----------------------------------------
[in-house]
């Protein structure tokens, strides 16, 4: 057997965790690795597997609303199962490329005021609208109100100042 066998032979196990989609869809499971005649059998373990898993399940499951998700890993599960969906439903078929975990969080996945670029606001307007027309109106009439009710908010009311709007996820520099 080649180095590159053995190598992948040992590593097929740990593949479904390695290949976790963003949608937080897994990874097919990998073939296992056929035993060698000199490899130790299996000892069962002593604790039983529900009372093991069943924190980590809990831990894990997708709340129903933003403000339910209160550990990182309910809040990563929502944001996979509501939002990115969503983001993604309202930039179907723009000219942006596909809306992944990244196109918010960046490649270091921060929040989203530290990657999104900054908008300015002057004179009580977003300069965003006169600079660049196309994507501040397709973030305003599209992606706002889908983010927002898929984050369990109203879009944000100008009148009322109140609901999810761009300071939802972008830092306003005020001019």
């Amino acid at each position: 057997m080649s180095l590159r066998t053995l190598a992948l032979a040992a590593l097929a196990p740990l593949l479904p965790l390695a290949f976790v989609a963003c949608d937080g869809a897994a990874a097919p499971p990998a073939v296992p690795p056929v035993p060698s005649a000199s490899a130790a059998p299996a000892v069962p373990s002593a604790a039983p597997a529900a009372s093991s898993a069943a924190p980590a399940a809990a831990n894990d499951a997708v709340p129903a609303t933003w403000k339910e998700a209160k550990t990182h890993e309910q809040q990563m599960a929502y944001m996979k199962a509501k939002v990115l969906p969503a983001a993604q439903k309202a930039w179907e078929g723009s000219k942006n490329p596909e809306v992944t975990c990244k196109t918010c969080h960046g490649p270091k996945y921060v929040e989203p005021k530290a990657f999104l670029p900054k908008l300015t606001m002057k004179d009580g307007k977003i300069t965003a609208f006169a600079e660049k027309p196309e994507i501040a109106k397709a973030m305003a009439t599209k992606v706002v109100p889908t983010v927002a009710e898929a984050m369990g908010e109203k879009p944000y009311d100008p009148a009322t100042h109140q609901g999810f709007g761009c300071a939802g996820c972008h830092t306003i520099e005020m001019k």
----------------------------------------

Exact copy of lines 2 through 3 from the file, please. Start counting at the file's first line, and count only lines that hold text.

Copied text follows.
């Protein structure tokens, strides 16, 4: 057997965790690795597997609303199962490329005021609208109100100042 066998032979196990989609869809499971005649059998373990898993399940499951998700890993599960969906439903078929975990969080996945670029606001307007027309109106009439009710908010009311709007996820520099 080649180095590159053995190598992948040992590593097929740990593949479904390695290949976790963003949608937080897994990874097919990998073939296992056929035993060698000199490899130790299996000892069962002593604790039983529900009372093991069943924190980590809990831990894990997708709340129903933003403000339910209160550990990182309910809040990563929502944001996979509501939002990115969503983001993604309202930039179907723009000219942006596909809306992944990244196109918010960046490649270091921060929040989203530290990657999104900054908008300015002057004179009580977003300069965003006169600079660049196309994507501040397709973030305003599209992606706002889908983010927002898929984050369990109203879009944000100008009148009322109140609901999810761009300071939802972008830092306003005020001019």
């Amino acid at each position: 057997m080649s180095l590159r066998t053995l190598a992948l032979a040992a590593l097929a196990p740990l593949l479904p965790l390695a290949f976790v989609a963003c949608d937080g869809a897994a990874a097919p499971p990998a073939v296992p690795p056929v035993p060698s005649a000199s490899a130790a059998p299996a000892v069962p373990s002593a604790a039983p597997a529900a009372s093991s898993a069943a924190p980590a399940a809990a831990n894990d499951a997708v709340p129903a609303t933003w403000k339910e998700a209160k550990t990182h890993e309910q809040q990563m599960a929502y944001m996979k199962a509501k939002v990115l969906p969503a983001a993604q439903k309202a930039w179907e078929g723009s000219k942006n490329p596909e809306v992944t975990c990244k196109t918010c969080h960046g490649p270091k996945y921060v929040e989203p005021k530290a990657f999104l670029p900054k908008l300015t606001m002057k004179d009580g307007k977003i300069t965003a609208f006169a600079e660049k027309p196309e994507i501040a109106k397709a973030m305003a009439t599209k992606v706002v109100p889908t983010v927002a009710e898929a984050m369990g908010e109203k879009p944000y009311d100008p009148a009322t100042h109140q609901g999810f709007g761009c300071a939802g996820c972008h830092t306003i520099e005020m001019k």